Aleph-nought, aleph-zero, or aleph-null, the smallest infinite cardinal number

In mathematics, particularly in set theory, the aleph numbers are a sequence of numbers used to represent the cardinality (or size) of infinite sets that can be well-ordered. They were introduced by the mathematician Georg Cantor[1] and are named after the symbol he used to denote them, the Hebrew letter aleph (ℵ).[2][a]

The cardinality of the natural numbers is ℵ0 (read aleph-nought or aleph-zero or aleph-null), the next larger cardinality of a well-ordered set is aleph-one ℵ1, then ℵ2 and so on. Continuing in this manner, it is possible to define a cardinal numberα for every ordinal number α, as described below.

The concept and notation are due to Georg Cantor,[5] who defined the notion of cardinality and realized that infinite sets can have different cardinalities.

The aleph numbers differ from the infinity (∞) commonly found in algebra and calculus, in that the alephs measure the sizes of sets, while infinity is commonly defined either as an extreme limit of the real number line (applied to a function or sequence that "diverges to infinity" or "increases without bound"), or as an extreme point of the extended real number line.

Aleph-zero

0 (aleph-zero, also aleph-nought or aleph-null) is the cardinality of the set of all natural numbers, and is an infinite cardinal. The set of all finite ordinals, called ω or ω0 (where ω is the lowercase Greek letter omega), has cardinality ℵ0. A set has cardinality ℵ0 if and only if it is countably infinite, that is, there is a bijection (one-to-one correspondence) between it and the natural numbers. Examples of such sets are

These infinite ordinals: ω, ω + 1, ω⋅2, ω2, ωω, and ε0 are among the countably infinite sets.[6] For example, the sequence (with ordinality ω⋅2) of all positive odd integers followed by all positive even integers

{1, 3, 5, 7, 9, ...; 2, 4, 6, 8, 10, ...}

is an ordering of the set (with cardinality ℵ0) of positive integers.

If the axiom of countable choice (a weaker version of the axiom of choice) holds, then ℵ0 is smaller than any other infinite cardinal, and is therefore the (unique) least infinite ordinal.

Aleph-one

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"Aleph One" redirects here. For other uses, see Aleph One (disambiguation).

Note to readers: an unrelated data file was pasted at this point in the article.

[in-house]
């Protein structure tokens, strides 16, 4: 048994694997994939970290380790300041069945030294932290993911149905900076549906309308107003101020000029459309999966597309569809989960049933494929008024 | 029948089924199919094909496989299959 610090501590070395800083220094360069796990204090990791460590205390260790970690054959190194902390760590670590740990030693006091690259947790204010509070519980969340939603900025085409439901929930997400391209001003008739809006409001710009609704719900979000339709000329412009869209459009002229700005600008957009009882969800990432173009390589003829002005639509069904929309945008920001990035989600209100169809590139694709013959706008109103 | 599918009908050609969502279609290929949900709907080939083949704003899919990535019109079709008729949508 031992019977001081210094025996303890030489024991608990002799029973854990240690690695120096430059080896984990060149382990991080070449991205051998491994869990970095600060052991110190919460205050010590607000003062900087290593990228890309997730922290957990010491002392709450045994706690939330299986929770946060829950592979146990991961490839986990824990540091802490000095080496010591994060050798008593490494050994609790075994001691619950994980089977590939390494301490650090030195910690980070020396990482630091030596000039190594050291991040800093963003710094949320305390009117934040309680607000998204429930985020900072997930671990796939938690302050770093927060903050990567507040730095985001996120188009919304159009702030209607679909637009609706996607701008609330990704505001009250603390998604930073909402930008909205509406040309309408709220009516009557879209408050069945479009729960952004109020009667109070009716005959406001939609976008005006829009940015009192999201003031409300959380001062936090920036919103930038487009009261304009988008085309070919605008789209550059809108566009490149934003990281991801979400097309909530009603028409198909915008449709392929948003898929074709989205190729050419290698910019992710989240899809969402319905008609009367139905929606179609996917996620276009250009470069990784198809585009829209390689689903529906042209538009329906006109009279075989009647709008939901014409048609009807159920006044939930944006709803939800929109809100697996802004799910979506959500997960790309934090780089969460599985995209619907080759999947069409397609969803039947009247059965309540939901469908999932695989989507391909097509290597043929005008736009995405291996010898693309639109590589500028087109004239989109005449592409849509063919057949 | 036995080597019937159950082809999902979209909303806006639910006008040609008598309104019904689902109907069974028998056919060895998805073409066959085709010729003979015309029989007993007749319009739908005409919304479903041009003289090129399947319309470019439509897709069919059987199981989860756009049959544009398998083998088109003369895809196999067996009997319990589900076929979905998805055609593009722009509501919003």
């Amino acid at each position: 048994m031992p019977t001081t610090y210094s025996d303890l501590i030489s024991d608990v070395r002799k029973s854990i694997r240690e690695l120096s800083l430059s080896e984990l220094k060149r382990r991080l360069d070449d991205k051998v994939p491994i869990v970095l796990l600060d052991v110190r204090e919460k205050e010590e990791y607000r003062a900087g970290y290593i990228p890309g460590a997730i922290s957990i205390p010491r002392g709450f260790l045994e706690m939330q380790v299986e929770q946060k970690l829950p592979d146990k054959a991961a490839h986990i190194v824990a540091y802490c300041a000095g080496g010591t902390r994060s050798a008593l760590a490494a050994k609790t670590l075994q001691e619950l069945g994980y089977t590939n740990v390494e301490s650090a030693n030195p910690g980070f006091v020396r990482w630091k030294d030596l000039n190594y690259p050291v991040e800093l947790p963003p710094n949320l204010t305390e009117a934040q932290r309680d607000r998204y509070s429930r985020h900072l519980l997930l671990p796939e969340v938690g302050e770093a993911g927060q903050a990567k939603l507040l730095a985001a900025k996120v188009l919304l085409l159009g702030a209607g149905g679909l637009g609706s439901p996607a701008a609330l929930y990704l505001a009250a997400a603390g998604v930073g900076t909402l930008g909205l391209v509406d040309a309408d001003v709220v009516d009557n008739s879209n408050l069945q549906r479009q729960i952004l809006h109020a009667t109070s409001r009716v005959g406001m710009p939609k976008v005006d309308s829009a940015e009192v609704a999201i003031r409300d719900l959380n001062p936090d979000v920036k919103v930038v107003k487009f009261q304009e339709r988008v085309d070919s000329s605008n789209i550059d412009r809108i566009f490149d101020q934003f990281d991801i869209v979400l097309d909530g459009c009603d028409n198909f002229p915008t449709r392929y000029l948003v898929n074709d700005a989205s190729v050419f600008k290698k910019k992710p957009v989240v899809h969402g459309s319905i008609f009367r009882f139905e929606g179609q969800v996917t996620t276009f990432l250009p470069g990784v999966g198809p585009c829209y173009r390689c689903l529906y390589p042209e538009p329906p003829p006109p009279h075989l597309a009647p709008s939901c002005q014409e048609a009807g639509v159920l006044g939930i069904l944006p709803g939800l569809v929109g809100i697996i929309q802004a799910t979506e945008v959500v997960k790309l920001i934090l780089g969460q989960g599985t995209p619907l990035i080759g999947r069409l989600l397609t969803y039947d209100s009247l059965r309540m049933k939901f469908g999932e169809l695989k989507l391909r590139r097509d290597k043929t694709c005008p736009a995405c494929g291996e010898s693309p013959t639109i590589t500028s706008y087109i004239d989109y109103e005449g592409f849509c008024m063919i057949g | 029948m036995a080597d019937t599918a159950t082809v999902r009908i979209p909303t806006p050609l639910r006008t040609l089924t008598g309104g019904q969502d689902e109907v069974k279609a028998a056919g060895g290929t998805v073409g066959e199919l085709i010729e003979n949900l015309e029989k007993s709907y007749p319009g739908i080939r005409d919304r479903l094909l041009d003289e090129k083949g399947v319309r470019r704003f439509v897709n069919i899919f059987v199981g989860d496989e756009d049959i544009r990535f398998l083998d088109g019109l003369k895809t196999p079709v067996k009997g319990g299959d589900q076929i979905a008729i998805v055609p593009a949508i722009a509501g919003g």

1 is, by definition, the cardinality of the set of all countable ordinal numbers. This set is denoted by ω1 (or sometimes Ω). The set ω1 is itself an ordinal number larger than all countable ones, so it is an uncountable set. Therefore, ℵ1 is distinct from ℵ0. The definition of ℵ1 implies (in ZF, Zermelo–Fraenkel set theory without the axiom of choice) that no cardinal number is between ℵ0 and ℵ1. If the axiom of choice is used, it can be further proved that the class of cardinal numbers is totally ordered, and thus ℵ1 is the second-smallest infinite cardinal number. One can show one of the most useful properties of the set ω1: Any countable subset of ω1 has an upper bound in ω1 (this follows from the fact that the union of a countable number of countable sets is itself countable). This fact is analogous to the situation in ℵ0: Every finite set of natural numbers has a maximum which is also a natural number, and finite unions of finite sets are finite.

The ordinal ω1 is actually a useful concept, if somewhat exotic-sounding. An example application is "closing" with respect to countable operations; e.g., trying to explicitly describe the σ-algebra generated by an arbitrary collection of subsets (see e.g. Borel hierarchy). This is harder than most explicit descriptions of "generation" in algebra (vector spaces, groups, etc.) because in those cases we only have to close with respect to finite operations – sums, products, etc. The process involves defining, for each countable ordinal, via transfinite induction, a set by "throwing in" all possible countable unions and complements, and taking the union of all that over all of ω1.